1. The prophet Isaiah looks to the future. However, he does not contemplate the temporal future. Enlightened by the Holy Spirit, he sets his sight to the fullness of the time, to the fulfillment of God’s plan in the messianic time. The prophecy delivered by the prophet relates to the holy city which, in his sight, it is radiating with light: “For darkness covers the earth, and thick darkness enlaces the peoples, and the Lord shines above you, and his glory is seen above you” (Is 60: 2). This happened when the Incarnation of God’s Word took place. With Him came “the true light that enlightens every man” (Jn 1: 9). From this moment on, the destiny of each person depends on whether he accepts this light or rejects it: in it the life of people is hidden (see Jn 1: 4).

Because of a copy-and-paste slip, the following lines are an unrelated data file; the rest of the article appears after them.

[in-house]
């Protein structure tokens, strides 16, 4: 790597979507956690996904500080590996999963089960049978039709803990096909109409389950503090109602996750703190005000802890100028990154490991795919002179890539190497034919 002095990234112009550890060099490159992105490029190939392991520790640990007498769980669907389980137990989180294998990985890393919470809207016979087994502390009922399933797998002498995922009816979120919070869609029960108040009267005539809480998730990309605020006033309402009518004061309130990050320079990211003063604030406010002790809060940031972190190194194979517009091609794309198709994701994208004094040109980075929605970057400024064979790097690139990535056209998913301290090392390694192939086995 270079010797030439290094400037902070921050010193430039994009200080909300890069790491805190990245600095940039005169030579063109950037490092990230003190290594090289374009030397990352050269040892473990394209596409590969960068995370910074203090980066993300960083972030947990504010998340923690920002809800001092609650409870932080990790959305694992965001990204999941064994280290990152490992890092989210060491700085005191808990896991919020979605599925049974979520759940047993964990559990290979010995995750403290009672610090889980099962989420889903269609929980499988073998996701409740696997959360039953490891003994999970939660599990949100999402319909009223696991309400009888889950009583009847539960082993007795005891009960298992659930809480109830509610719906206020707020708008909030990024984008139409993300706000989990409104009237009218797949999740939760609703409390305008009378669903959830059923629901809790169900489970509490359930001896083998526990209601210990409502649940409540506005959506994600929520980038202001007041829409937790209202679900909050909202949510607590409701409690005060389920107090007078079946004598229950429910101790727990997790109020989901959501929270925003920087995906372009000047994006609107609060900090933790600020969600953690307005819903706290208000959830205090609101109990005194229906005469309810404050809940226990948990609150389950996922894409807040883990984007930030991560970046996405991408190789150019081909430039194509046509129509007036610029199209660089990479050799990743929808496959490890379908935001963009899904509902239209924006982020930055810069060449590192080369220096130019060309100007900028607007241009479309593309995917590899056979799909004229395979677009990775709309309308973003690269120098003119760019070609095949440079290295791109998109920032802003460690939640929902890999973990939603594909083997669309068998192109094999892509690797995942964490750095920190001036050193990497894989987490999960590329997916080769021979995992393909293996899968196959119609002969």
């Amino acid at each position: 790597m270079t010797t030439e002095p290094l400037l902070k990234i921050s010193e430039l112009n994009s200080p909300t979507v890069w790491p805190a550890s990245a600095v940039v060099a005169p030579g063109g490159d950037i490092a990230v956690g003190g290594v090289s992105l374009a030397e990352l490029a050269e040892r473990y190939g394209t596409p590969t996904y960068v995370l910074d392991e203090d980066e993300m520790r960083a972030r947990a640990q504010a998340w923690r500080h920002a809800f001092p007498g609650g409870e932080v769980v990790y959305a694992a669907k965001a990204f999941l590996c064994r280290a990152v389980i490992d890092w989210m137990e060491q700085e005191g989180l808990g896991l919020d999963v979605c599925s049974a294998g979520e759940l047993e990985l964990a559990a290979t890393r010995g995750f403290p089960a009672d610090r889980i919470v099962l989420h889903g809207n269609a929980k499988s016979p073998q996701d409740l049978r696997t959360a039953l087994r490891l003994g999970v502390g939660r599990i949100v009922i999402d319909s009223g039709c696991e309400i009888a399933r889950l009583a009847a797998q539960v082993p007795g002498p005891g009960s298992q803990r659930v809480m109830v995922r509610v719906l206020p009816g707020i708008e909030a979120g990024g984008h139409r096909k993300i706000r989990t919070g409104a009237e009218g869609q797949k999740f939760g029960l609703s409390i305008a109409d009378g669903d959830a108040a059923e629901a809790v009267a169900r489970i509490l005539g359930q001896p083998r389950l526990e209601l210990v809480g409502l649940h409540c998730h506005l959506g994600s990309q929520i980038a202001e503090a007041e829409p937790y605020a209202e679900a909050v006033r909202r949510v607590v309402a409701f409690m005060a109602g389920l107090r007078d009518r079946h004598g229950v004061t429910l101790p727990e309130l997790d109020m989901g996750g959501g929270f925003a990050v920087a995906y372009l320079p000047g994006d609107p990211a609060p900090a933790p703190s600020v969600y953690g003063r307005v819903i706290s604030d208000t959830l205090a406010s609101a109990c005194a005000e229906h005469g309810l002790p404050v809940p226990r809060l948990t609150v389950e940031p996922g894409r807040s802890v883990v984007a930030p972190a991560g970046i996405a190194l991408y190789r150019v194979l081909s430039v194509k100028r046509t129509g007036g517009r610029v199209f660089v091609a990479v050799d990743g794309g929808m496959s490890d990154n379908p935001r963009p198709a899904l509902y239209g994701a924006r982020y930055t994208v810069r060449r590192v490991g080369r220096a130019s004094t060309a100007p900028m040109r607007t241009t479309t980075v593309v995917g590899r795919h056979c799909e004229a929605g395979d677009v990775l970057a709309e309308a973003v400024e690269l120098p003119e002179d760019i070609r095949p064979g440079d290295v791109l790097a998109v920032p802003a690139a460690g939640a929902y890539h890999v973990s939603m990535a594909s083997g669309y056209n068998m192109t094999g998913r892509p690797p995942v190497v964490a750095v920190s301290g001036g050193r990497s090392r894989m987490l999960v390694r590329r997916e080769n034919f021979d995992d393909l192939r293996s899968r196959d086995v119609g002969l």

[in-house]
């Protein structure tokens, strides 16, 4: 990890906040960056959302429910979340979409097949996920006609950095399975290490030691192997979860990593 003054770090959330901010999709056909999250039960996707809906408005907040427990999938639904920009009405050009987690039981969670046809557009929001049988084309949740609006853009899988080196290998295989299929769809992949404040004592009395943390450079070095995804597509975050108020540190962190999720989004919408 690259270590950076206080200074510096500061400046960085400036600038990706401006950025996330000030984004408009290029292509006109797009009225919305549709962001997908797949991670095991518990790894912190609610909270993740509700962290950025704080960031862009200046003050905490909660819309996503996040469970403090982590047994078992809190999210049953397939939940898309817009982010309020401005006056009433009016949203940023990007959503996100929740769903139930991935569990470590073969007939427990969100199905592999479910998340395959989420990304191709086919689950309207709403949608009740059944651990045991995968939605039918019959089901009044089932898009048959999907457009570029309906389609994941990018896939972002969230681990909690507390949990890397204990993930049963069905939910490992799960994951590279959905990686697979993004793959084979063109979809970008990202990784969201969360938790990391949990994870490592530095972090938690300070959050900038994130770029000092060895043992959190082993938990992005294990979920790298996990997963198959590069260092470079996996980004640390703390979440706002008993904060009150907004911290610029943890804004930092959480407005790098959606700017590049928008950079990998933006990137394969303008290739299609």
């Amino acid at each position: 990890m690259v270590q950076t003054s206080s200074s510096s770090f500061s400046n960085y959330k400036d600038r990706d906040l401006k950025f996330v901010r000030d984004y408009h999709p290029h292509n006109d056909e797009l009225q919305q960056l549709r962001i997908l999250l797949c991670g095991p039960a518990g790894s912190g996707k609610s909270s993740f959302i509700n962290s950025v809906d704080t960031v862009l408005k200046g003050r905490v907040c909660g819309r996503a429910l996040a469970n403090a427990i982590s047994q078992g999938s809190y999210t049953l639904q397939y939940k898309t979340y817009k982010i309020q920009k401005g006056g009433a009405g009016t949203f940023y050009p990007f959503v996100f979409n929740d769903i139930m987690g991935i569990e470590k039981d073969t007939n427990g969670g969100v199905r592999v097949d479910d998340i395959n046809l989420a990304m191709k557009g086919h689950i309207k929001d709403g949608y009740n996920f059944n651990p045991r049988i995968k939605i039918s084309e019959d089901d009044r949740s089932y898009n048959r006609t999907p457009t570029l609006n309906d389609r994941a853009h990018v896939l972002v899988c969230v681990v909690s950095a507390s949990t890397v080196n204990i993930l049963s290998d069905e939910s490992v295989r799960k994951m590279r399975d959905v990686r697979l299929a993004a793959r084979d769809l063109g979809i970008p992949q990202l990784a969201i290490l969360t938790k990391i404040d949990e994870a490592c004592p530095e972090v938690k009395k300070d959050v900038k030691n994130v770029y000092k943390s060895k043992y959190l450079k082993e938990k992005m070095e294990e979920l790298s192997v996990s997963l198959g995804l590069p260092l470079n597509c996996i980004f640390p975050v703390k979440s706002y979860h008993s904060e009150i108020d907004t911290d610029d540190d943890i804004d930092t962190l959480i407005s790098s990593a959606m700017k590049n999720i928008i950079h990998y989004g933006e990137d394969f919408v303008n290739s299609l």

2. The light of Christmas today extends the range of its radiation: it is the light of God’s epiphany. Yet, not only Bethlehem’s shepherds see it and follow it. The Kings of the East also had come to Jerusalem to worship the born King (see Mt 2, 1-2). Together with the Magi, the nations also begin their journey to God’s Light. Today, the Church celebrates this saving Epiphany by reading its description in the Matthew Gospel. A well-known story about the Magi who came from the East in search of the One who was to be born, has long been an inspiration for people piety and has become a traditional element of the Christmas nativity scene. Epiphany is an event and at the same time a symbol. That event was described in detail by the Evangelist. On the other hand, symbolic meaning was discovered gradually as the event became the subject of meditation and liturgy of the Church. 3. After two thousand years, wherever Epiphany is celebrated, the church community draws upon this precious liturgical and spiritual tradition, refining its reflection with it again and again. Here in Rome, according to the custom I have been faithful to this tradition since the beginning of my pontificate, we were celebrating this mystery. Today, we are passing this tradition of a deep theological and pastoral meaning with joy to the third millennium. Dear brothers, (…) today’s liturgy calls us to joy. We rejoice that the light that shone along with the star of Bethlehem to lead three Wise Men from the East to Bethlehem still leads peoples and nations around the world along the same path. Thank you for all the people who have followed this path of faith over the past two thousand years. Let us praise Christ, Lumen Gentium, who has led and continues to lead nations passing through history! To God who is the Lord of time, God of God, and Light from the Light, we will entrust our prayers with confidence. May His star, the Epiphany star, continue to shine in our hearts, indicating to people and nations of the third millennium the path of truth, love and peace. Amen!